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Most Basic of Security Failings Found to be Behind SingHealth Security Breach


The worst-ever security breach to hit Singapore to date was not down to sophisticated hackers, but the most basic of failings by staff managing the SingHealth computer system.

This, according to an independent panel investigating the SingHealth security breach.

In its 453-page report, the Committee of Inquiry noted lax cyber security practices discovered include weak passwords, delay in implementing important security patches, and an IT cyber-security team that could not even recognise a cyber-attack.

At present, all the domain expertise and resources to detect and manage cyber-security risks lie with IHiS -Singapore’s central IT agency for the healthcare sector.

The COI said the data breach could have been avoided if not for a “blanket of middle management mistakes” at IHiS.

A middle manager did not understand what would constitute a cyber-security incident, and didn’t delayed reporting the network intrusion, fearing that he and his team would be under greater pressure.

The key man for cyber-security, cluster information security officer Wee Jia Huo, was found to have displayed an “alarming lack of concern” when it was clear that there was a data breach.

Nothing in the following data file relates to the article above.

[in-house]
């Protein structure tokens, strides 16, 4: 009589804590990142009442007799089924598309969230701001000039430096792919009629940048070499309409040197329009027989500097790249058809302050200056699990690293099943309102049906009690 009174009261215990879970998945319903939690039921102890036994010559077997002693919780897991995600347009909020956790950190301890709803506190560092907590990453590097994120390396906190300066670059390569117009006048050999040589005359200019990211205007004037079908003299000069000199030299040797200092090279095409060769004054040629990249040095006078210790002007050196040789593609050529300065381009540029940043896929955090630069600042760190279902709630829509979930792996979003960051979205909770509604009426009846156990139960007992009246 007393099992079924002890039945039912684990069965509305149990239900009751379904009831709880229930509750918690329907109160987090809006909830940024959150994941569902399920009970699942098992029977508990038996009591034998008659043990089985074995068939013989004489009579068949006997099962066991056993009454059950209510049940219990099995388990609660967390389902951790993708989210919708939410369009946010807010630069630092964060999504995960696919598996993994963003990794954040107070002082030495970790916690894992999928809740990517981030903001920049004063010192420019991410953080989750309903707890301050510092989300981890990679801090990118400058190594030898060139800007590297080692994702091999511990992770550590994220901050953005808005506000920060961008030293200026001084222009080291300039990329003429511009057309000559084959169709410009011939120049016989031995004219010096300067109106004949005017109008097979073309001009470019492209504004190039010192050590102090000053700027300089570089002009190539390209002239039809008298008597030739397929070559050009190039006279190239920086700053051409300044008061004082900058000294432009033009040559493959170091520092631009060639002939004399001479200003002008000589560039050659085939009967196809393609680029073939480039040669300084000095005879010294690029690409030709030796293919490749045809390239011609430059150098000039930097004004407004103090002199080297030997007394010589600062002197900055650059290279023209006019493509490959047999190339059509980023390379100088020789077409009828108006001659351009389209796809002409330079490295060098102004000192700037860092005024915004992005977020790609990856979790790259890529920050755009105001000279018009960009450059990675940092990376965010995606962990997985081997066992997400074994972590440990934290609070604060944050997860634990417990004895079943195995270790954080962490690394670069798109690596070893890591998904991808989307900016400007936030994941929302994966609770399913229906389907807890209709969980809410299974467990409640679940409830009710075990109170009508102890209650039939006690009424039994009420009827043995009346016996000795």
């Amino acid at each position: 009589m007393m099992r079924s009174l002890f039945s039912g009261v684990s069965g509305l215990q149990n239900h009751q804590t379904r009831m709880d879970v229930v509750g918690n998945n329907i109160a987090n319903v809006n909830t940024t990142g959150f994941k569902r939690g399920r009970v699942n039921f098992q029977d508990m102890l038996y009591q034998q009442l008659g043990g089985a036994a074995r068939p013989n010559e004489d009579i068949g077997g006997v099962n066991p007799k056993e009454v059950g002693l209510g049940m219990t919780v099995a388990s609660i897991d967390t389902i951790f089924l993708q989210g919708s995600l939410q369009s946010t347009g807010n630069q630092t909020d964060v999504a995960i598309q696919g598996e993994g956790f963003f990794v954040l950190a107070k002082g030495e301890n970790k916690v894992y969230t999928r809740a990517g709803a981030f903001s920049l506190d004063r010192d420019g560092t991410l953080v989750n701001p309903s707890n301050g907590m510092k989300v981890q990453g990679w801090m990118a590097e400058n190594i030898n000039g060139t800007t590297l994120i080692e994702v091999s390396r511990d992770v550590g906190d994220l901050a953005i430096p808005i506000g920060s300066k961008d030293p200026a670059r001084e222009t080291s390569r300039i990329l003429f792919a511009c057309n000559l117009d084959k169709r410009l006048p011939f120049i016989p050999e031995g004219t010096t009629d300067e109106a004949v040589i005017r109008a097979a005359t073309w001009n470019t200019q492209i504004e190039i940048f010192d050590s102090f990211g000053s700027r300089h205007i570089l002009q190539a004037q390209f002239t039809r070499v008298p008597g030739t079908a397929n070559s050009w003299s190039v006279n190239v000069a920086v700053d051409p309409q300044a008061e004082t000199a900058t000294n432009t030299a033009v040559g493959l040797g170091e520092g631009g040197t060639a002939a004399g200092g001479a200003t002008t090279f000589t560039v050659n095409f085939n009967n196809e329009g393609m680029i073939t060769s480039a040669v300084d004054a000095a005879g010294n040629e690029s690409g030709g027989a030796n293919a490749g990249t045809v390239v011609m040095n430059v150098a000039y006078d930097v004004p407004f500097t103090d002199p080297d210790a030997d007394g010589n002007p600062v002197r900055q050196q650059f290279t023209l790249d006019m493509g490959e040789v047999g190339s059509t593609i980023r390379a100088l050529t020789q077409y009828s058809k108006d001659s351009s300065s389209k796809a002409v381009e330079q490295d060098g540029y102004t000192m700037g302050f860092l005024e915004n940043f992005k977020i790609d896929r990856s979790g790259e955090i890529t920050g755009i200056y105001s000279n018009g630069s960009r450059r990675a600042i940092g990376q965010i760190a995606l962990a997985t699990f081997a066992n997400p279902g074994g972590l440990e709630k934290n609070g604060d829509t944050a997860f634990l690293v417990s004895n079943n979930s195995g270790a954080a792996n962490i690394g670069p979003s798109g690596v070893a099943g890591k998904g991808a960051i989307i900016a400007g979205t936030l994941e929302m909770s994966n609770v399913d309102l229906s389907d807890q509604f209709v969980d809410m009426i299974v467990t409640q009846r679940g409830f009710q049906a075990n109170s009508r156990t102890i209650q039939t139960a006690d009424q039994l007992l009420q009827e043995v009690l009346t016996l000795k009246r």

As indicated in the report:

“The attacker was stealthy but not silent, and signs of the attack were observed by IHiS’ staff. Had IHiS’ staff been able to recognise that an attack was ongoing and take appropriate action, the attacker could have been stopped before it achieved its objectives.”

The COI also determined that organisational culture was to blame for some of the missteps.

“One must not lose sight of the fact that the treatment of cyber-security issues and incidents by staff and middle management is very much shaped by organisational culture.”

The lapses contributed to successful data exfiltration from SingHealth’s electronic medical records system from 27 June 4 Jul last year.

Hackers stole the personal data of 1.5 million patients and the outpatient prescription details of 160,000 people, including Prime Minister Lee Hsien Loong.

Despite the severity of the breach, Professor Ivy Ng, SingHealth Group CEO and IHiS CEO Bruce Liang have yet to take personal responsibility for the incident.



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